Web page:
Australian researchers suggest that consuming a diet rich in fibre helps in maintaining healthier immune systems.
The indigestible part of all plant-based foods pushes its way through most of the digestive tract unchanged, acting as a kind of internal broom. When it arrives in the colon, bacteria convert it to energy and compounds known as ‘short chain fatty acids’. These are already known to alleviate the symptoms of colitis, an inflammatory gut condition.
In the new study, the researchers have described a mechanism that links diet, gut bacteria and the immune system.
PhD student, Kendle Maslowski, along with Professor, Charles Mackay, from the Garvan Institute of Medical Research, have revealed that GPR43, a molecule expressed by immune cells and previously shown to bind short chain fatty acids, functions as an anti-inflammatory receptor.
“The notion that diet might have profound effects on immune responses or inflammatory diseases has never been taken that seriously,” Nature magazine quoted, Professor Mackay as saying.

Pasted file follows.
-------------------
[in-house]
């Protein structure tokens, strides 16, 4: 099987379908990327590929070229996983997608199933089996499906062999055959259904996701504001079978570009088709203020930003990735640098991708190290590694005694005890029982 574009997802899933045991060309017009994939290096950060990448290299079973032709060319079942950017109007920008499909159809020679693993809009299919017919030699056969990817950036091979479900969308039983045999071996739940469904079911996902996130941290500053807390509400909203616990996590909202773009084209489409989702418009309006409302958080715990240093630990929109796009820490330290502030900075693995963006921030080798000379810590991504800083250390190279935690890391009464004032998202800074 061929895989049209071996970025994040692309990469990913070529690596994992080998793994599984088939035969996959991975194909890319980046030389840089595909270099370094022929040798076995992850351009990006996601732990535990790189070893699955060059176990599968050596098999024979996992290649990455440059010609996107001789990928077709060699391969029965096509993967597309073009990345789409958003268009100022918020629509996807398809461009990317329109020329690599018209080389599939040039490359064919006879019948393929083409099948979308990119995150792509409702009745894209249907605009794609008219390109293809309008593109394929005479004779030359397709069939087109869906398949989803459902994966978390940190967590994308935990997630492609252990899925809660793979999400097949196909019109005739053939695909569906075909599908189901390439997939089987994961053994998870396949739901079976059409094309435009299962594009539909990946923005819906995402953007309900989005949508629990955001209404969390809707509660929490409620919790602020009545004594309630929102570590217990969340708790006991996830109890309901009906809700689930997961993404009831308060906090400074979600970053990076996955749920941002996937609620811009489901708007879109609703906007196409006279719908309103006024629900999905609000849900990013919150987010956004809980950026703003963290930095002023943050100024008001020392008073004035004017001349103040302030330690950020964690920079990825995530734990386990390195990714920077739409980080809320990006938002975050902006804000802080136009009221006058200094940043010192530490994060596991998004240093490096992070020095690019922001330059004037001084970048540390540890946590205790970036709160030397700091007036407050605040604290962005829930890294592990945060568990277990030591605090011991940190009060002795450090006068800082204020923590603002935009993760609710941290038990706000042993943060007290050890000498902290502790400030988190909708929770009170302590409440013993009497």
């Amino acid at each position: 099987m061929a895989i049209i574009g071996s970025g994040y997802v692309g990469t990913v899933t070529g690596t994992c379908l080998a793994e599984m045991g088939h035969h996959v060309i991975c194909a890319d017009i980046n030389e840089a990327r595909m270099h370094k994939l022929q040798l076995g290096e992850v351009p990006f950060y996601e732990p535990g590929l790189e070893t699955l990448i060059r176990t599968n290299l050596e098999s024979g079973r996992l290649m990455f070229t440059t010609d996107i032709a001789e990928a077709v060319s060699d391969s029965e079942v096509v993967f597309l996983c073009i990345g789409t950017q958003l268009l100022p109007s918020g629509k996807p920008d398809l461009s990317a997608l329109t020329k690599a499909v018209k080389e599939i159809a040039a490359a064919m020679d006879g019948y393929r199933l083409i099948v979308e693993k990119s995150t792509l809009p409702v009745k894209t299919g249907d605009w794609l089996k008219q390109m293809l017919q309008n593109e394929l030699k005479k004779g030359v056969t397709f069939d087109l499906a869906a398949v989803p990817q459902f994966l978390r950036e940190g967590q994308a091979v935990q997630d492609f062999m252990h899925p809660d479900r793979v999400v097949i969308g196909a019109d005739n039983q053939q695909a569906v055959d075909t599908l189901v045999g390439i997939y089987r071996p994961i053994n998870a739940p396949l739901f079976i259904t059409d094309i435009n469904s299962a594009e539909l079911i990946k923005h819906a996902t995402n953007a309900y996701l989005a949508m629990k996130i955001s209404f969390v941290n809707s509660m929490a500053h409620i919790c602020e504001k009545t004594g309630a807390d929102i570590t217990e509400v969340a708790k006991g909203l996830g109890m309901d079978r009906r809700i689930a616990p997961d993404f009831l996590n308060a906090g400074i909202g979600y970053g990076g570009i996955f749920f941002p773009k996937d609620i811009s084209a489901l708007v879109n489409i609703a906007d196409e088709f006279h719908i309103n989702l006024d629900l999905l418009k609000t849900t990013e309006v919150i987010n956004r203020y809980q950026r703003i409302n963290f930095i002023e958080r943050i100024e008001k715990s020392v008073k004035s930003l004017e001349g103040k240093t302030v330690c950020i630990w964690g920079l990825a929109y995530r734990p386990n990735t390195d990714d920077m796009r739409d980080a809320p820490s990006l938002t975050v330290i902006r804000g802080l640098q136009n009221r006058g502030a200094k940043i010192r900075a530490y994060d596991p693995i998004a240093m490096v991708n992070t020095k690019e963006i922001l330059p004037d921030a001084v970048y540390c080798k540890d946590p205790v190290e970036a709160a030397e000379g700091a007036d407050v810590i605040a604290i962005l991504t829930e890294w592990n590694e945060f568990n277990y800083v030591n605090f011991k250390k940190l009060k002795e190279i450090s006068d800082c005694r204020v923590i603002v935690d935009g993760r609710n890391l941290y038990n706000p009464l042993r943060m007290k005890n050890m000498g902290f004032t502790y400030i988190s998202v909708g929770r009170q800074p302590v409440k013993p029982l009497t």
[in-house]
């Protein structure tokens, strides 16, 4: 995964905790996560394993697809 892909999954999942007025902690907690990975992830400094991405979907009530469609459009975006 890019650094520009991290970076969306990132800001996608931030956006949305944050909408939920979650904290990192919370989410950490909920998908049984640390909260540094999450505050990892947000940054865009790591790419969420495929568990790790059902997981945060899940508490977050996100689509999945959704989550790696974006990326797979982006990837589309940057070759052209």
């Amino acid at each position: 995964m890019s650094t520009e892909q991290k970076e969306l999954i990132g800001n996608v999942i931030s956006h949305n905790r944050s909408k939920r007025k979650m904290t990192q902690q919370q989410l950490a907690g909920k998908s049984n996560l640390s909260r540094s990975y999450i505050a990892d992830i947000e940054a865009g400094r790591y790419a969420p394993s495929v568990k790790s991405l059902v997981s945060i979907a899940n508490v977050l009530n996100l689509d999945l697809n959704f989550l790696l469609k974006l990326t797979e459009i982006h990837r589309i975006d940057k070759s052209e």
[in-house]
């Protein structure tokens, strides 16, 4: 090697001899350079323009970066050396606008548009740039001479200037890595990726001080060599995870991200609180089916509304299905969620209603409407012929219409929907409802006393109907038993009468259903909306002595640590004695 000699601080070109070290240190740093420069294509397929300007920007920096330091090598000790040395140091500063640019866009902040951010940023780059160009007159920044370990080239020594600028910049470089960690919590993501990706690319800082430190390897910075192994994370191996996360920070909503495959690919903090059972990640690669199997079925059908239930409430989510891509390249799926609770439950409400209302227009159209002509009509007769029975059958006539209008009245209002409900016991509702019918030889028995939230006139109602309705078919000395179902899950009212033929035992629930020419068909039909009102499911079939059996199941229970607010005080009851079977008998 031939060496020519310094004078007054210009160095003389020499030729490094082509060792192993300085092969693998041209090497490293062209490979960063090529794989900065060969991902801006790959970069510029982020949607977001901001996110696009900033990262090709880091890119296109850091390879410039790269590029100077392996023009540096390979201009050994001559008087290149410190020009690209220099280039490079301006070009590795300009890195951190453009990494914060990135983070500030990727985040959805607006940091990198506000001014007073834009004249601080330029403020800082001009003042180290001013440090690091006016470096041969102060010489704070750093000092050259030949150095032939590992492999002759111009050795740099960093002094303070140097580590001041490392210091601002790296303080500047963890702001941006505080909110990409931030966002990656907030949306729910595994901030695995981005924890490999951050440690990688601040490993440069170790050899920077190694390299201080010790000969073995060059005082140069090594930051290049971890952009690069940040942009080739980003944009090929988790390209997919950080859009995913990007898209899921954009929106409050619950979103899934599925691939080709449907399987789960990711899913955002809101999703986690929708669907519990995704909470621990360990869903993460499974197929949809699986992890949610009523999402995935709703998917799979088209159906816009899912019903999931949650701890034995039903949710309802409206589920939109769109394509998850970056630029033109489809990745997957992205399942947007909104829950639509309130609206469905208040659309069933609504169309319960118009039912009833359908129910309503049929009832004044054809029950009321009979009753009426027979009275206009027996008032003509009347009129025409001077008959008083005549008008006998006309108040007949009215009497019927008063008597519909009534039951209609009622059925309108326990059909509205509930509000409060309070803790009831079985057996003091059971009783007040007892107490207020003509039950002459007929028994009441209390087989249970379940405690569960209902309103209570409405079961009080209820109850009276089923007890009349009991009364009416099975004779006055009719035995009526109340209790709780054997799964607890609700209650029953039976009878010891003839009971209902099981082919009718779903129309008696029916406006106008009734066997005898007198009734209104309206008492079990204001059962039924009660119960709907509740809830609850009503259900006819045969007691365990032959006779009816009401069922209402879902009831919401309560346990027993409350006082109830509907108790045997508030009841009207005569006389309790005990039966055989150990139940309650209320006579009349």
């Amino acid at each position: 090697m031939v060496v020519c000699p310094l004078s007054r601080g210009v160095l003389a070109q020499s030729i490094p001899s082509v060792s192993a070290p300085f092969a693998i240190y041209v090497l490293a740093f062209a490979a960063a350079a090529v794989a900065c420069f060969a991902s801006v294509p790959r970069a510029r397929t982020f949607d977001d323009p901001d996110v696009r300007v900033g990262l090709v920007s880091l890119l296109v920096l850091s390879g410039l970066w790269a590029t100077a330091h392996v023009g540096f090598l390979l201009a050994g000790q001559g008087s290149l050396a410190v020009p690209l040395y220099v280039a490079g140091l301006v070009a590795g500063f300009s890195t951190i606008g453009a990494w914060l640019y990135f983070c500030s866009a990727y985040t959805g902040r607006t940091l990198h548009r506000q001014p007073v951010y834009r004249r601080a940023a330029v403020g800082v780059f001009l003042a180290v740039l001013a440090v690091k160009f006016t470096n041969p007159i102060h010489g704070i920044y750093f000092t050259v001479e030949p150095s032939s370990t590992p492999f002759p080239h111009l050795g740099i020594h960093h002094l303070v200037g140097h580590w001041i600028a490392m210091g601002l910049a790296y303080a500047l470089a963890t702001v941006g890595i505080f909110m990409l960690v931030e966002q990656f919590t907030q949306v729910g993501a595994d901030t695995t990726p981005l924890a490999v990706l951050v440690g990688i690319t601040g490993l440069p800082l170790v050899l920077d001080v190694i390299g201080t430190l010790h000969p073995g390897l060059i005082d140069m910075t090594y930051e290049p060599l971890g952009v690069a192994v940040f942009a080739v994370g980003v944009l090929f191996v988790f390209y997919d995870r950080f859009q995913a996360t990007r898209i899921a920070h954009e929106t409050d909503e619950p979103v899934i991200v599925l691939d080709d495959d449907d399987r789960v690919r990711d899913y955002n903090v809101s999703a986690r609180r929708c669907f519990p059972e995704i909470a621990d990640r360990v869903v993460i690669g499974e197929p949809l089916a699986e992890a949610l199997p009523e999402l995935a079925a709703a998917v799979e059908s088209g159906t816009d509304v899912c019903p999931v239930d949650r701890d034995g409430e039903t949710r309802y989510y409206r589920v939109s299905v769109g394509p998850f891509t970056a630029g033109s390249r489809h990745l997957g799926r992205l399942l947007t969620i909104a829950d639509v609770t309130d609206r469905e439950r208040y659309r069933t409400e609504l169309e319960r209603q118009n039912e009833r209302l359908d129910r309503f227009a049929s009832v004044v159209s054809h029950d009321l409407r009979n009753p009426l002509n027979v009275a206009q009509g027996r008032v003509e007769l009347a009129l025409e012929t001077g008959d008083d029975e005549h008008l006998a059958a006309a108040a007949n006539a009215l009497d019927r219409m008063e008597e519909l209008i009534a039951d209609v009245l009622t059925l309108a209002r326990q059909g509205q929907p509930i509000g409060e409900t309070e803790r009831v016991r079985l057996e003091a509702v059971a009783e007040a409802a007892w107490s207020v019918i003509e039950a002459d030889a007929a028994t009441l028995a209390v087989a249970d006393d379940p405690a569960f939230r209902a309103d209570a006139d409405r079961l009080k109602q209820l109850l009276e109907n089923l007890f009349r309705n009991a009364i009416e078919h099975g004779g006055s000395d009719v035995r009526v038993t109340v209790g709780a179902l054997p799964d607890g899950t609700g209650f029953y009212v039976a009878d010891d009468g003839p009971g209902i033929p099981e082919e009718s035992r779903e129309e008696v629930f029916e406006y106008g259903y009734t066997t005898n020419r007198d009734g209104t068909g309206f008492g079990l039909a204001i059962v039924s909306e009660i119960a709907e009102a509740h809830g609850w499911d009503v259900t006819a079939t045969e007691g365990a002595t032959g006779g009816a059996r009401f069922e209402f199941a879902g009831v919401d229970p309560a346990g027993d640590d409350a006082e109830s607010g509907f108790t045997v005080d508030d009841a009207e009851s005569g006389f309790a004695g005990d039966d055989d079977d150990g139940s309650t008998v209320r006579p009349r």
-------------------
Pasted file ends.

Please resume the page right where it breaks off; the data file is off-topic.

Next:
“We believe that changes in diet, associated with western lifestyles, contribute to the increasing incidences of asthma, Type 1 diabetes and other autoimmune diseases. Now we have a new molecular mechanism that might explain how diet is affecting our immune systems.” Professor added.
“We’re also now beginning to understand that from the moment you’re born, it’s incredibly important to be colonised by the right kinds of gut bacteria. The kinds of foods you eat directly determine the levels of certain bacteria in your gut.” Professor said.
“Changing diets are changing the kinds of gut bacteria we have, as well as their by-products, particularly short chain fatty acids. If we have low amounts of dietary fibre, then we’re going to have low levels of short chain fatty acids, which we have demonstrated are very important in the immune systems of mice,” he added.
The study showed that mice that lack the GPR43 gene have increased inflammation, and poor ability to resolve inflammation, because their immune cells can’t bind to short chain fatty acids.
The conclusions drawn from the current research provide some of the most compelling reasons yet for eating considerably more unprocessed whole foods - fruits, vegetables, grains, nuts and seeds.
“The role of nutrition and gut intestinal bacteria in immune responses is an exciting new topic in immunology, and recent findings including our own open up new possibilities to explore causes as well as new treatments for inflammatory diseases such as asthma”, said Professor Mackay.